Monday’s Daily Mail treated readers not only to “Cliff [Richard]: ‘why I’d consider euthanasia’” but a bumper column from Melanie Phillips on nursing.
In response to last week’s Care Quality Commission report on the care of older people, Ms Phillips let loose on the profession, which she said had “been all but engulfed by a fundamental moral crisis”.
The blame, she said, lies with “modern feminism”. Her argument runs that in the 1980s, “under the influence of feminist thinking, [nursing’s] leaders decided ‘caring’ was demeaning”, and nurses stopped doing it.
Ms Phillips also found space to attribute “the crisis in nursing” to “a far broader and deeper spiritual malaise”.
It was not nurses alone under attack. The Health Bill coasted through last week’s key House of Lords vote but Andrew Lansley was, as usual, taking flack. The health secretary was openly mocked for his revolutionary new approach to the obesity crisis: “Eat less.”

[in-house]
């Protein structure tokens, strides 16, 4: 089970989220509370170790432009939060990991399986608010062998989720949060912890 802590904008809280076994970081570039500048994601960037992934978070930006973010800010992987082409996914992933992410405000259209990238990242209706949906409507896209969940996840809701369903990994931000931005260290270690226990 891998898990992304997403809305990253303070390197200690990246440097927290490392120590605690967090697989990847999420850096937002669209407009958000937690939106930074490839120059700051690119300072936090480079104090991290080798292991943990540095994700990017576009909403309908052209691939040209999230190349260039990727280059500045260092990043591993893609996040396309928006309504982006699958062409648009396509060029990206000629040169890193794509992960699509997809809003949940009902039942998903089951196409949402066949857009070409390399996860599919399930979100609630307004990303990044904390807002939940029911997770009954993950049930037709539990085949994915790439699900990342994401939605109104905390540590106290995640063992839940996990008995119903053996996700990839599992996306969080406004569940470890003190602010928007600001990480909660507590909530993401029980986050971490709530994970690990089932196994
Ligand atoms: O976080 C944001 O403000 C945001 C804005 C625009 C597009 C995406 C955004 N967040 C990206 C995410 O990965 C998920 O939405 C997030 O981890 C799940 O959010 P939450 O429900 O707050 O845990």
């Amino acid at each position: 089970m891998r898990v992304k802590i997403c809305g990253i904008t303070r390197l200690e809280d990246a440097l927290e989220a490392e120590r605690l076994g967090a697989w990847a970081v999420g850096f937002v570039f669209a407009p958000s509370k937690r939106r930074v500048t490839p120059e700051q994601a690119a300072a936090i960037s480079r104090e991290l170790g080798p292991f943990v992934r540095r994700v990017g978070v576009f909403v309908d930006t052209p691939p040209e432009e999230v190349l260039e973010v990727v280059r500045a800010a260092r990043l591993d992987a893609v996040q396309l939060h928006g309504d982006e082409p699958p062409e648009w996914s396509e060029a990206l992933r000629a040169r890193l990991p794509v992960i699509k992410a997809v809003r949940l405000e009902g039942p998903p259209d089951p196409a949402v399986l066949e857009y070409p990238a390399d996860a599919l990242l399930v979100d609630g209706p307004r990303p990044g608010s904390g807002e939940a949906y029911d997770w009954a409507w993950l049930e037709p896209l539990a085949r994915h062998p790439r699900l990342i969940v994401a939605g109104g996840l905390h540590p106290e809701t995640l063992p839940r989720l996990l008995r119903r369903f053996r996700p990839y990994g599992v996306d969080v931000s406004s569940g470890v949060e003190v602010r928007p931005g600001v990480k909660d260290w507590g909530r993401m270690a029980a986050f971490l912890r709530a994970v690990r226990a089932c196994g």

Having not announced any cuts for a while, the government launched a plan to “get the nation to cut five billion calories a day from its diet,” the Guardian reported.
According to the Sun, chef Jamie Oliver said the plan was “just worthless, regurgitated, patronising rubbish”.
Mr Lansley, perhaps unwisely, agreed to appear on BBC1’s Question Time. He was forced out of his comfort zone to defend the government’s handling of the economy and his besieged then-Cabinet colleague Liam Fox.
Mr Lansley was seated next to GP-cum-comedian Phil Hammond, who waved the 367-page bill around and dismissing it as “wonk”. Political euthanasia might be another description, although it is hard to envisage the saintly Sir Cliff endorsing it.